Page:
Originally posted on December 17, 2010. Written by Troy Eller English, Society of Women Engineers Archivist at the Walter P. Reuther Library, Wayne State University.
Tired of reductions in pay and jobs, increased workloads, and harassment of United Automobile Workers organizers, on December 30, 1936 automotive workers in the General Motors Fisher Number One Plant in Flint, Michigan sat down on the job. For the next 44 days workers refused to work or leave the Fisher One and Two plants, and later Chevrolet Number 4. Michigan Governor Frank Murphy refused to order the strikers out, so GM attempted to expel them by shutting off the plants’ heat and electricity and by preventing food deliveries. After violent clashes between strikers, the police, and “goons” hired by GM, Murphy called in the U.S. National Guard to keep the peace outside the plant. Strikers’ female relatives started the Women’s Emergency Brigade to organize protests and to bring food and supplies to the strikers. Children walked the picket line outside. With its automobile production almost crippled, on February 11, 1937 GM reached a temporary agreement with the UAW and ended the most famous labor strike in American history.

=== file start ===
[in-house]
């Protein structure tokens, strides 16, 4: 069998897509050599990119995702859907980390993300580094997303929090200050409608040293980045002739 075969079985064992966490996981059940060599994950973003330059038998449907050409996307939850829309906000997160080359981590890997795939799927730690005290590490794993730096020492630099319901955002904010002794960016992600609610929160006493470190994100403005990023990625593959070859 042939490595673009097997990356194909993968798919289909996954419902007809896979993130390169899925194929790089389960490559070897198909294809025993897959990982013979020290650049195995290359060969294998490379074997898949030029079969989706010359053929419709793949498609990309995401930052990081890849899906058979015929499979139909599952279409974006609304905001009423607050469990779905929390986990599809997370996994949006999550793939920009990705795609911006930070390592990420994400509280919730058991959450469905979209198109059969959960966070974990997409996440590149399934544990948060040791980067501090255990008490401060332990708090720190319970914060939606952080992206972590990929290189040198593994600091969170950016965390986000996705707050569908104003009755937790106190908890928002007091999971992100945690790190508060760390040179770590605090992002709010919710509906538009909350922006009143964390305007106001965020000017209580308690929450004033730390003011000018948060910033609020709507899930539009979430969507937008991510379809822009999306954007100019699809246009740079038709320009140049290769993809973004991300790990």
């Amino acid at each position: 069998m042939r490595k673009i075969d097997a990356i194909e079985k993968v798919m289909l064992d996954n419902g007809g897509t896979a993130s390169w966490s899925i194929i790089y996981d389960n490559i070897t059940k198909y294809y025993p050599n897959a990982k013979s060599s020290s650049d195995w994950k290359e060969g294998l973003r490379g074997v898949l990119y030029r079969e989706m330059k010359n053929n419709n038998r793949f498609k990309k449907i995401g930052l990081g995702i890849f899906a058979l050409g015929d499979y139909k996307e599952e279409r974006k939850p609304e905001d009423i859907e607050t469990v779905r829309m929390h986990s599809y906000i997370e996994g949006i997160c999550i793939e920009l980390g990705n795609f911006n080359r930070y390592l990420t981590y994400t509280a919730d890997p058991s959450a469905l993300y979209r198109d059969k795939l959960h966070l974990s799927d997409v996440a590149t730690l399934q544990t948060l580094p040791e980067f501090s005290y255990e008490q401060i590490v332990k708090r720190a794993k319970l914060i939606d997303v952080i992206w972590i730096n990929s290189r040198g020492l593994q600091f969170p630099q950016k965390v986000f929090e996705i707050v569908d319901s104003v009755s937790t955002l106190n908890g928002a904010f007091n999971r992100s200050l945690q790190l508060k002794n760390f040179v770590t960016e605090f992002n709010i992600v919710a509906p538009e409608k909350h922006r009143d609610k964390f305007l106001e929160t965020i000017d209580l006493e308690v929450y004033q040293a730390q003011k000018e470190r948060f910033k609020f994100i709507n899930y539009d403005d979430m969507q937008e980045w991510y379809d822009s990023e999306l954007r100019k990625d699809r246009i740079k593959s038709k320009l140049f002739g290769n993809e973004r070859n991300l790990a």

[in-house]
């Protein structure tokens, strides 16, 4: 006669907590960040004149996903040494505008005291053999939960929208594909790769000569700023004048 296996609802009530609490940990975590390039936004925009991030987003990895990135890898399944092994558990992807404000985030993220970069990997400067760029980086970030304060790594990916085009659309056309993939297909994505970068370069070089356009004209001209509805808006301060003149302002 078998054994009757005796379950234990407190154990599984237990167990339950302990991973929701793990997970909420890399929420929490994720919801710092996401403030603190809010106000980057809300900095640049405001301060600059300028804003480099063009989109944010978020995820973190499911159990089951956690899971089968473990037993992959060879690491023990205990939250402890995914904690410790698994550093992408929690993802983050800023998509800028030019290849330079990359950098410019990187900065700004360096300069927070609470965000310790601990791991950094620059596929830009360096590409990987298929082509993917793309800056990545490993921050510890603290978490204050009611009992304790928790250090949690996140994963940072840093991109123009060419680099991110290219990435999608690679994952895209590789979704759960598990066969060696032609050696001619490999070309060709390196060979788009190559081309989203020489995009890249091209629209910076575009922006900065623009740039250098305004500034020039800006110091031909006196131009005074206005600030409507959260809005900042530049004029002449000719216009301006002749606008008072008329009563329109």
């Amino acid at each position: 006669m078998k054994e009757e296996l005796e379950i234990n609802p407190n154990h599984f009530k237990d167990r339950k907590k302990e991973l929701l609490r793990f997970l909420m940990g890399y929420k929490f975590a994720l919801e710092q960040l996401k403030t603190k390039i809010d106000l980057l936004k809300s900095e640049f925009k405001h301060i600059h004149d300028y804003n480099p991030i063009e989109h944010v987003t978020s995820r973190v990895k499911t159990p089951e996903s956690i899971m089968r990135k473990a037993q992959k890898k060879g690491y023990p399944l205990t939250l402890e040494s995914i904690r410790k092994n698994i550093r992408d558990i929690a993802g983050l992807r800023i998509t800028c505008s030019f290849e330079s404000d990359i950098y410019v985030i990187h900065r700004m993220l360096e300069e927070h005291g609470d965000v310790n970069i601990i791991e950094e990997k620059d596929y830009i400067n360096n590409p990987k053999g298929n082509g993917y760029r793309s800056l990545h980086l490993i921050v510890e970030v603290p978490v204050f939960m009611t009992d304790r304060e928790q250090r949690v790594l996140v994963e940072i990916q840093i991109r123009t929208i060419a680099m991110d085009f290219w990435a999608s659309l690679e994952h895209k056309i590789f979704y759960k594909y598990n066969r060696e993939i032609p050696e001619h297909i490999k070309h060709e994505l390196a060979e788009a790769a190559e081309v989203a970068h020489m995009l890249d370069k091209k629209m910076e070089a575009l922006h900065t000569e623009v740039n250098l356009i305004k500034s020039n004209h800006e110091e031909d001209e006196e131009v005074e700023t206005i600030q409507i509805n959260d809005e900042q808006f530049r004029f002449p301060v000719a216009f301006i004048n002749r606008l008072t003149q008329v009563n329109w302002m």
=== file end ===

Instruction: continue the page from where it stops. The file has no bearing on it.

As the 78th anniversary approaches, learn more about the Flint Sit-Down by looking through the numerous related collections housed at the Reuther Library. Among them are the collections of UAW Vice President Wyndham Mortimer; particpants Henry Kraus, Francis O’Rourke, and Robert Dunn; and Genora Dollinger, who organized the Women’s Emergency Brigade. The Reuther also has oral history interviews with numerous participants, including Dollenger, Dorothy Kraus, Joseph Ditzel, Carl Haessler, Roy Reuther, and Larry Davidow. Images of the strike can be found on the Flint Sit-Down Strike Image Gallery and by searching the Virtual Motor City Project.